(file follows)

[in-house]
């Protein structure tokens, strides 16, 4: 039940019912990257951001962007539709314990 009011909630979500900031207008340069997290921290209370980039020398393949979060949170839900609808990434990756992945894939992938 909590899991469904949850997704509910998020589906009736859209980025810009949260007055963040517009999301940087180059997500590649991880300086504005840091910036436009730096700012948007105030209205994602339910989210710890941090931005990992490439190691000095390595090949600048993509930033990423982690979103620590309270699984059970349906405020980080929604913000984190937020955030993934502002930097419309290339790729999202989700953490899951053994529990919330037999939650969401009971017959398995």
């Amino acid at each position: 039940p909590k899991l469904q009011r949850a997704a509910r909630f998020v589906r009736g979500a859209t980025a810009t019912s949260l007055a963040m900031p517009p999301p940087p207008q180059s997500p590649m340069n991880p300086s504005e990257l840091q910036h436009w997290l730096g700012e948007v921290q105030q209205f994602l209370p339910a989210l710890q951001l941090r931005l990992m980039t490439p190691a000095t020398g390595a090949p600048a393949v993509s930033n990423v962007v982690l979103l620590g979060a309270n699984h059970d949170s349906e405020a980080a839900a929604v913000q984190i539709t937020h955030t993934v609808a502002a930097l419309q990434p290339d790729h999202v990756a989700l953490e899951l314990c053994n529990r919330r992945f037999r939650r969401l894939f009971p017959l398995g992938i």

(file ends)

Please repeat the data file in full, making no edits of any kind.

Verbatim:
[in-house]
């Protein structure tokens, strides 16, 4: 039940019912990257951001962007539709314990 009011909630979500900031207008340069997290921290209370980039020398393949979060949170839900609808990434990756992945894939992938 909590899991469904949850997704509910998020589906009736859209980025810009949260007055963040517009999301940087180059997500590649991880300086504005840091910036436009730096700012948007105030209205994602339910989210710890941090931005990992490439190691000095390595090949600048993509930033990423982690979103620590309270699984059970349906405020980080929604913000984190937020955030993934502002930097419309290339790729999202989700953490899951053994529990919330037999939650969401009971017959398995």
């Amino acid at each position: 039940p909590k899991l469904q009011r949850a997704a509910r909630f998020v589906r009736g979500a859209t980025a810009t019912s949260l007055a963040m900031p517009p999301p940087p207008q180059s997500p590649m340069n991880p300086s504005e990257l840091q910036h436009w997290l730096g700012e948007v921290q105030q209205f994602l209370p339910a989210l710890q951001l941090r931005l990992m980039t490439p190691a000095t020398g390595a090949p600048a393949v993509s930033n990423v962007v982690l979103l620590g979060a309270n699984h059970d949170s349906e405020a980080a839900a929604v913000q984190i539709t937020h955030t993934v609808a502002a930097l419309q990434p290339d790729h999202v990756a989700l953490e899951l314990c053994n529990r919330r992945f037999r939650r969401l894939f009971p017959l398995g992938i």